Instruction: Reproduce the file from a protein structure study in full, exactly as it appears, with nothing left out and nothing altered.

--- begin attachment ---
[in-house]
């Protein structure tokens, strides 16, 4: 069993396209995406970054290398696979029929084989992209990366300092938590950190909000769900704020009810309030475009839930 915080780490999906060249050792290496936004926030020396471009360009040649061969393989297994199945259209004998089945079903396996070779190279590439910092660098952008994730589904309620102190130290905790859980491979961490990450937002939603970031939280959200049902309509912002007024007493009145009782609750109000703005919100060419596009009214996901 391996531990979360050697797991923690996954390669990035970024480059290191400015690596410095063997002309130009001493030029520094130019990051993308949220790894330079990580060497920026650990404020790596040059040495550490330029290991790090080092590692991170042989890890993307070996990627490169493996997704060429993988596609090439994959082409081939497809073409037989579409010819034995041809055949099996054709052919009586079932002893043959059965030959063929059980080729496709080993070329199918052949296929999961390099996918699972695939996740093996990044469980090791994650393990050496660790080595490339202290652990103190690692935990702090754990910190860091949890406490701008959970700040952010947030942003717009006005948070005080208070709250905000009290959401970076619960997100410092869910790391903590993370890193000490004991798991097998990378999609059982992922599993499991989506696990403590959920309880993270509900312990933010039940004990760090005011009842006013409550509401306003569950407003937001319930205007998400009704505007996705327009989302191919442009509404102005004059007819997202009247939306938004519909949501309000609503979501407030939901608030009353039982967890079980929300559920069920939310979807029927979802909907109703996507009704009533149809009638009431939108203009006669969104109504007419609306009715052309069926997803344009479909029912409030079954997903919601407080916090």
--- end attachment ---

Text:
[in-house]
């Protein structure tokens, strides 16, 4: 069993396209995406970054290398696979029929084989992209990366300092938590950190909000769900704020009810309030475009839930 915080780490999906060249050792290496936004926030020396471009360009040649061969393989297994199945259209004998089945079903396996070779190279590439910092660098952008994730589904309620102190130290905790859980491979961490990450937002939603970031939280959200049902309509912002007024007493009145009782609750109000703005919100060419596009009214996901 391996531990979360050697797991923690996954390669990035970024480059290191400015690596410095063997002309130009001493030029520094130019990051993308949220790894330079990580060497920026650990404020790596040059040495550490330029290991790090080092590692991170042989890890993307070996990627490169493996997704060429993988596609090439994959082409081939497809073409037989579409010819034995041809055949099996054709052919009586079932002893043959059965030959063929059980080729496709080993070329199918052949296929999961390099996918699972695939996740093996990044469980090791994650393990050496660790080595490339202290652990103190690692935990702090754990910190860091949890406490701008959970700040952010947030942003717009006005948070005080208070709250905000009290959401970076619960997100410092869910790391903590993370890193000490004991798991097998990378999609059982992922599993499991989506696990403590959920309880993270509900312990933010039940004990760090005011009842006013409550509401306003569950407003937001319930205007998400009704505007996705327009989302191919442009509404102005004059007819997202009247939306938004519909949501309000609503979501407030939901608030009353039982967890079980929300559920069920939310979807029927979802909907109703996507009704009533149809009638009431939108203009006669969104109504007419609306009715052309069926997803344009479909029912409030079954997903919601407080916090």